KUALA LUMPUR: Road safety experts welcomed the idea of a commercial vehicle-expiry policy as suggested by the Transport Ministry but said more studies need to be conducted before it could be implemented.
Malaysian Institute of Road Safety Research (Miros) board member Professor Dr Wong Shaw Voon said older vehicles tend to have a higher risk of component failure as well as structure integrity which would, directly and indirectly, affect road safety.
“They are more likely to break down and consume more fuel and oil. Thus, (they require) higher maintenance and operation costs.
“Breakdowns further pose safety issues as well as cause traffic jams,” he said in reference to the recent factory bus crash in Juru, Penang that claimed eight lives and injured 44 others.
Wong, who is also Universiti Putra Malaysia (UPM) mechanical and manufacturing engineering lecturer, said it was also important to note that older vehicles would not be able to enjoy the benefits of significant technological advancements.
“These for example include significantly better braking systems, stronger and more reliable structural material, fitment of advanced seatbelts, and many others. Older vehicles are definitely not as efficient as modern ones,” he noted.
Wong however, said more studies need to be conducted to determine the cutoff age for such vehicles where they are deemed no longer practical for normal operation.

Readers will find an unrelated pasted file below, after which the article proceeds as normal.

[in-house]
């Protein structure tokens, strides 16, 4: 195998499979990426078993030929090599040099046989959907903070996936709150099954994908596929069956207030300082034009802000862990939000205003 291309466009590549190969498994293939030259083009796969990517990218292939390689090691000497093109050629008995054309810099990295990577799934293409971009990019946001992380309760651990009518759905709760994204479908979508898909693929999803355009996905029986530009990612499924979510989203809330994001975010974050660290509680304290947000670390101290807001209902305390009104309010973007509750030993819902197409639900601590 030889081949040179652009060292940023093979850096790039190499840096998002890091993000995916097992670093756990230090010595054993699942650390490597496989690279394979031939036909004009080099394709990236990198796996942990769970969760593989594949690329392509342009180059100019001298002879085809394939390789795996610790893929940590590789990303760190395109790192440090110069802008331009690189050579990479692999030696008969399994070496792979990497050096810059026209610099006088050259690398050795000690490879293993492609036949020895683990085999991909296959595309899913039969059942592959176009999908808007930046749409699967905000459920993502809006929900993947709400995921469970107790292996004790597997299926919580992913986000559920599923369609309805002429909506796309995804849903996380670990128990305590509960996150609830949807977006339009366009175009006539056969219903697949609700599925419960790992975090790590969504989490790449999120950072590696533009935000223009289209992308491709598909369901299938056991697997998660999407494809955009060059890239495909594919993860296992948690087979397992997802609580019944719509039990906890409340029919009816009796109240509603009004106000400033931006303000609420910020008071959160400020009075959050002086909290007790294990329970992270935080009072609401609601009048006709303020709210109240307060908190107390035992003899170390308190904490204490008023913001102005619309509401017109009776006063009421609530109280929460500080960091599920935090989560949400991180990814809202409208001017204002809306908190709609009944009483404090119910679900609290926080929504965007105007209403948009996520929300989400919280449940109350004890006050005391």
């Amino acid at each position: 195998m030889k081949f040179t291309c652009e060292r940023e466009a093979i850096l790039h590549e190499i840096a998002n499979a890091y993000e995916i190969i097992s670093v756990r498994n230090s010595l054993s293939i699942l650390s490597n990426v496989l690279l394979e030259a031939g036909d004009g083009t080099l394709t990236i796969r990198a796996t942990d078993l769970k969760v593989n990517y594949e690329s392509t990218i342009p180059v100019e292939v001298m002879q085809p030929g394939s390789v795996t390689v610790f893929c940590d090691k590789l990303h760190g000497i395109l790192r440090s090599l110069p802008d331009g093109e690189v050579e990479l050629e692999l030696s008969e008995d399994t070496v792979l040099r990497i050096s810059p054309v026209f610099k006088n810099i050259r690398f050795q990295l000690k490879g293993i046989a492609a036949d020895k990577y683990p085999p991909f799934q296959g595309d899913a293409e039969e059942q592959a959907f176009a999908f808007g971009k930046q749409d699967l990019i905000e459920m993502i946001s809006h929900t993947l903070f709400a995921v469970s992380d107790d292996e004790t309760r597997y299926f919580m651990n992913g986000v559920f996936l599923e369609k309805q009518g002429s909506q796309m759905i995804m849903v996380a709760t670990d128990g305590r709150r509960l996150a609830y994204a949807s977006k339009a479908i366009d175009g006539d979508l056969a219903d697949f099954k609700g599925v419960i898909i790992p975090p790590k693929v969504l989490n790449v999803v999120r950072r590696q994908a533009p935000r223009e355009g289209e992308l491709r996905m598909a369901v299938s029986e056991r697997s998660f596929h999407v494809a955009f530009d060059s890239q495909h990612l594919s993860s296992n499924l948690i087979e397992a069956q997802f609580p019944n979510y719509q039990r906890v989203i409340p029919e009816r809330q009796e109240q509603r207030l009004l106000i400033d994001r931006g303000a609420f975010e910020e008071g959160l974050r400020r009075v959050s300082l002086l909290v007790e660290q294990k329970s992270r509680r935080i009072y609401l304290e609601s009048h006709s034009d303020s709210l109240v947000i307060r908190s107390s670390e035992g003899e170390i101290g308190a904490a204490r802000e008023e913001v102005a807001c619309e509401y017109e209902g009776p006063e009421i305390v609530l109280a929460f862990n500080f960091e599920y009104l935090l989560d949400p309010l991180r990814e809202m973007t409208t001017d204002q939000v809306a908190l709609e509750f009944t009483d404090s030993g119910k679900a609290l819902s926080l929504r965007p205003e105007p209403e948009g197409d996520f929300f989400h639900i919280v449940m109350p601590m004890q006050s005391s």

“Keeping them in a vintage collection is a different situation, but we need to identify the age where such vehicles are deemed no longer viable for use.
“This needs detailed studies as well as other factors such as the socio-economic impact to the country, operators, and individuals owners,” he added.
Transport Minister Datuk Seri Liow Tiong Lai had on Friday said the ministry was mulling the suitability of creating a vehicle-expiry policy which will determine the age limit of vehicles.
He said a preliminary investigation found that the bus which broke down at the side of the road in the Juru bus crash was 32-years-old, while the other was more than 10-years-old.
He said the ministry was looking at the issue of vehicle age seriously in the aspect of road safety, as practised in other countries such as Japan and Singapore.
Meanwhile, his deputy Datuk Abdul Aziz Kaprawi said the policy would not be aimed at all vehicles but only commercial ones.
UPM’s Road Safety Research Centre head, Professor Dr Law Teik Hua the policy would be particularly important for heavy and high-occupancy vehicles, such as trucks and buses which could be more harmful to other road users during accidents.
“However, proper scientific studies need to be conducted - including formulating scientific tools, such as statistical equation and vehicle inspection procedure - to determine vehicle expiry conditions,” he told the New Straits Times.
Law said the studies could show that the vehicle age could only be one of the determinants of road accidents or mishaps.
“As we all know, driver behaviour is the most critical factor contributing to road crashes which means more stringent enforcement on commercial vehicles is required to improve their safety,” he said.
Singapore’s quota licence Certificate of Entitlement (COE), Law said, was a good example but needs to be customised for Malaysia.
The license is received from a successful winning bid in an auction which grants the legal right of the holder to register, own and use a vehicle for 10 years in Singapore.
“Vehicle age is not a sole indicator but of course it is easy to implement from a policy viewpoint. Other criteria such as past vehicle maintenance records must be taken into consideration.
“This may change (earlier or later) the expiry age of a vehicle. Consequently, this may help optimise the use of the vehicle, especially commercial vehicles, and in turn, this will impact our economic development,” he added.